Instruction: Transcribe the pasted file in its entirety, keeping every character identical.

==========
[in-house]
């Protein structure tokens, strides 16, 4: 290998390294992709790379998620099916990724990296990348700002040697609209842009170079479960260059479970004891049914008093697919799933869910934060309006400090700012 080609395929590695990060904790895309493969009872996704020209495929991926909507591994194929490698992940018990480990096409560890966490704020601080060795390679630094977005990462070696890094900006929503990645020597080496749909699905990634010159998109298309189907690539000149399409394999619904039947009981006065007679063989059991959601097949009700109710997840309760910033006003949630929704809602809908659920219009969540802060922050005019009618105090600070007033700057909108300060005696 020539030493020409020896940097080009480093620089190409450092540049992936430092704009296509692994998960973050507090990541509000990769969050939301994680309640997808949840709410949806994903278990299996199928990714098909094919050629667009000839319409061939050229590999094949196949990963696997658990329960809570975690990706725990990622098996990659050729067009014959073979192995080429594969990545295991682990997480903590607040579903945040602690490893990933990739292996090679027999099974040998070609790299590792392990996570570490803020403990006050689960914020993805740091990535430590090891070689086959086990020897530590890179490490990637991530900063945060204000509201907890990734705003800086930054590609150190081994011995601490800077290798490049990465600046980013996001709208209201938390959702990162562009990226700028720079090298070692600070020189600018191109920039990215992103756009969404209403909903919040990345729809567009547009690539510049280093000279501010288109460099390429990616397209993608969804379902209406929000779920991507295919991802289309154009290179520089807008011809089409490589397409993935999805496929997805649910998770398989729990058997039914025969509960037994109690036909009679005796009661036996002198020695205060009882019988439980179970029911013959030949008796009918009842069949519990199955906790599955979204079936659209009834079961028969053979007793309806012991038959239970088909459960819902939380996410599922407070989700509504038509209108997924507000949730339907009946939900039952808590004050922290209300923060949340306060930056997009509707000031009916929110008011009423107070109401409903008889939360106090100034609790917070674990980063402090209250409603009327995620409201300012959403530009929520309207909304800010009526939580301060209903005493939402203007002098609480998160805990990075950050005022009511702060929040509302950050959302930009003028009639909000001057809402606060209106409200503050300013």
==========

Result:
[in-house]
């Protein structure tokens, strides 16, 4: 290998390294992709790379998620099916990724990296990348700002040697609209842009170079479960260059479970004891049914008093697919799933869910934060309006400090700012 080609395929590695990060904790895309493969009872996704020209495929991926909507591994194929490698992940018990480990096409560890966490704020601080060795390679630094977005990462070696890094900006929503990645020597080496749909699905990634010159998109298309189907690539000149399409394999619904039947009981006065007679063989059991959601097949009700109710997840309760910033006003949630929704809602809908659920219009969540802060922050005019009618105090600070007033700057909108300060005696 020539030493020409020896940097080009480093620089190409450092540049992936430092704009296509692994998960973050507090990541509000990769969050939301994680309640997808949840709410949806994903278990299996199928990714098909094919050629667009000839319409061939050229590999094949196949990963696997658990329960809570975690990706725990990622098996990659050729067009014959073979192995080429594969990545295991682990997480903590607040579903945040602690490893990933990739292996090679027999099974040998070609790299590792392990996570570490803020403990006050689960914020993805740091990535430590090891070689086959086990020897530590890179490490990637991530900063945060204000509201907890990734705003800086930054590609150190081994011995601490800077290798490049990465600046980013996001709208209201938390959702990162562009990226700028720079090298070692600070020189600018191109920039990215992103756009969404209403909903919040990345729809567009547009690539510049280093000279501010288109460099390429990616397209993608969804379902209406929000779920991507295919991802289309154009290179520089807008011809089409490589397409993935999805496929997805649910998770398989729990058997039914025969509960037994109690036909009679005796009661036996002198020695205060009882019988439980179970029911013959030949008796009918009842069949519990199955906790599955979204079936659209009834079961028969053979007793309806012991038959239970088909459960819902939380996410599922407070989700509504038509209108997924507000949730339907009946939900039952808590004050922290209300923060949340306060930056997009509707000031009916929110008011009423107070109401409903008889939360106090100034609790917070674990980063402090209250409603009327995620409201300012959403530009929520309207909304800010009526939580301060209903005493939402203007002098609480998160805990990075950050005022009511702060929040509302950050959302930009003028009639909000001057809402606060209106409200503050300013």